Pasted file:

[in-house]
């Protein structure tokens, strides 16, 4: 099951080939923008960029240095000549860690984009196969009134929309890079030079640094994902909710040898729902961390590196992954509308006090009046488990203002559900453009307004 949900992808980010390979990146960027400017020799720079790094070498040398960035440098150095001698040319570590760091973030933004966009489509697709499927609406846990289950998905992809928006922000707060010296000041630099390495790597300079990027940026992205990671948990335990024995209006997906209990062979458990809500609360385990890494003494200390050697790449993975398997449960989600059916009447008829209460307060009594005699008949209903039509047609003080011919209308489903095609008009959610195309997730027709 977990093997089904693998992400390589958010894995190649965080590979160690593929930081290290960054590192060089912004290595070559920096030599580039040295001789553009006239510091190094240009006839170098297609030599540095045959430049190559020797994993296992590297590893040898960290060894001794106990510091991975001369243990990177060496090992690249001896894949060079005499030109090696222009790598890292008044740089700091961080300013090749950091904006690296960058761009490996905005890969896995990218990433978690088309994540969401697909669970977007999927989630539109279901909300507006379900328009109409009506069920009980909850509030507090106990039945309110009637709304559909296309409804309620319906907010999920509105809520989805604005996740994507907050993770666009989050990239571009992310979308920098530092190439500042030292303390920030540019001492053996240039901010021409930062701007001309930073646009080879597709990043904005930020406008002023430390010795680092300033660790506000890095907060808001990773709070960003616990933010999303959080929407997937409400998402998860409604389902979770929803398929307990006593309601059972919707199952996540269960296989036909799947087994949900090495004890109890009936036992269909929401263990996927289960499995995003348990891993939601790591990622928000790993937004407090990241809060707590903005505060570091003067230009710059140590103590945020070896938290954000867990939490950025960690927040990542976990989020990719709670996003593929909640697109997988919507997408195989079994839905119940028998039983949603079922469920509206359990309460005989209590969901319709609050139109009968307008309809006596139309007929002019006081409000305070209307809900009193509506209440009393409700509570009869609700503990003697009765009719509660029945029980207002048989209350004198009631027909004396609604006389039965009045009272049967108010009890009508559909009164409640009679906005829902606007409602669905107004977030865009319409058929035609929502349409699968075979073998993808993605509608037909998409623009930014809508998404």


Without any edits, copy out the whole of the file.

[in-house]
């Protein structure tokens, strides 16, 4: 099951080939923008960029240095000549860690984009196969009134929309890079030079640094994902909710040898729902961390590196992954509308006090009046488990203002559900453009307004 949900992808980010390979990146960027400017020799720079790094070498040398960035440098150095001698040319570590760091973030933004966009489509697709499927609406846990289950998905992809928006922000707060010296000041630099390495790597300079990027940026992205990671948990335990024995209006997906209990062979458990809500609360385990890494003494200390050697790449993975398997449960989600059916009447008829209460307060009594005699008949209903039509047609003080011919209308489903095609008009959610195309997730027709 977990093997089904693998992400390589958010894995190649965080590979160690593929930081290290960054590192060089912004290595070559920096030599580039040295001789553009006239510091190094240009006839170098297609030599540095045959430049190559020797994993296992590297590893040898960290060894001794106990510091991975001369243990990177060496090992690249001896894949060079005499030109090696222009790598890292008044740089700091961080300013090749950091904006690296960058761009490996905005890969896995990218990433978690088309994540969401697909669970977007999927989630539109279901909300507006379900328009109409009506069920009980909850509030507090106990039945309110009637709304559909296309409804309620319906907010999920509105809520989805604005996740994507907050993770666009989050990239571009992310979308920098530092190439500042030292303390920030540019001492053996240039901010021409930062701007001309930073646009080879597709990043904005930020406008002023430390010795680092300033660790506000890095907060808001990773709070960003616990933010999303959080929407997937409400998402998860409604389902979770929803398929307990006593309601059972919707199952996540269960296989036909799947087994949900090495004890109890009936036992269909929401263990996927289960499995995003348990891993939601790591990622928000790993937004407090990241809060707590903005505060570091003067230009710059140590103590945020070896938290954000867990939490950025960690927040990542976990989020990719709670996003593929909640697109997988919507997408195989079994839905119940028998039983949603079922469920509206359990309460005989209590969901319709609050139109009968307008309809006596139309007929002019006081409000305070209307809900009193509506209440009393409700509570009869609700503990003697009765009719509660029945029980207002048989209350004198009631027909004396609604006389039965009045009272049967108010009890009508559909009164409640009679906005829902606007409602669905107004977030865009319409058929035609929502349409699968075979073998993808993605509608037909998409623009930014809508998404």